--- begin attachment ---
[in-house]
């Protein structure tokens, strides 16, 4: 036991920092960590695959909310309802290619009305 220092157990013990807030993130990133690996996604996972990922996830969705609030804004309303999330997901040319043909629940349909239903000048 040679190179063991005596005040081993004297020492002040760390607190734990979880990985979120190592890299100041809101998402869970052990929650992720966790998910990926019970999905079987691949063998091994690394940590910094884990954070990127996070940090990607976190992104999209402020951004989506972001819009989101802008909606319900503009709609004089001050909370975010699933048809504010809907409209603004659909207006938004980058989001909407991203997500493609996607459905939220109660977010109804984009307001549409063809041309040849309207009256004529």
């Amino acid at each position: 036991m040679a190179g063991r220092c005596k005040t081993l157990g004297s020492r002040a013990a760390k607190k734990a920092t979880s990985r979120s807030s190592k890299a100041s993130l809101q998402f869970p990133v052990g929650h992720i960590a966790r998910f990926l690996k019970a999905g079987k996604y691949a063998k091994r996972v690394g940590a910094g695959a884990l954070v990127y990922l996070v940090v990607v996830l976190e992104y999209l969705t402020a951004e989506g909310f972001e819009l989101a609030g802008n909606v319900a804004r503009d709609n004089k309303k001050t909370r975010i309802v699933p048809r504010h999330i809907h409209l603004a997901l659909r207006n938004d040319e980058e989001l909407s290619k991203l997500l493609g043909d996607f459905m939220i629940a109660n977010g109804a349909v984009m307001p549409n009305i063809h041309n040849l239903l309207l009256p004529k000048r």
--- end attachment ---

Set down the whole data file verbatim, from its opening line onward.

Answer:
[in-house]
């Protein structure tokens, strides 16, 4: 036991920092960590695959909310309802290619009305 220092157990013990807030993130990133690996996604996972990922996830969705609030804004309303999330997901040319043909629940349909239903000048 040679190179063991005596005040081993004297020492002040760390607190734990979880990985979120190592890299100041809101998402869970052990929650992720966790998910990926019970999905079987691949063998091994690394940590910094884990954070990127996070940090990607976190992104999209402020951004989506972001819009989101802008909606319900503009709609004089001050909370975010699933048809504010809907409209603004659909207006938004980058989001909407991203997500493609996607459905939220109660977010109804984009307001549409063809041309040849309207009256004529």
């Amino acid at each position: 036991m040679a190179g063991r220092c005596k005040t081993l157990g004297s020492r002040a013990a760390k607190k734990a920092t979880s990985r979120s807030s190592k890299a100041s993130l809101q998402f869970p990133v052990g929650h992720i960590a966790r998910f990926l690996k019970a999905g079987k996604y691949a063998k091994r996972v690394g940590a910094g695959a884990l954070v990127y990922l996070v940090v990607v996830l976190e992104y999209l969705t402020a951004e989506g909310f972001e819009l989101a609030g802008n909606v319900a804004r503009d709609n004089k309303k001050t909370r975010i309802v699933p048809r504010h999330i809907h409209l603004a997901l659909r207006n938004d040319e980058e989001l909407s290619k991203l997500l493609g043909d996607f459905m939220i629940a109660n977010g109804a349909v984009m307001p549409n009305i063809h041309n040849l239903l309207l009256p004529k000048r």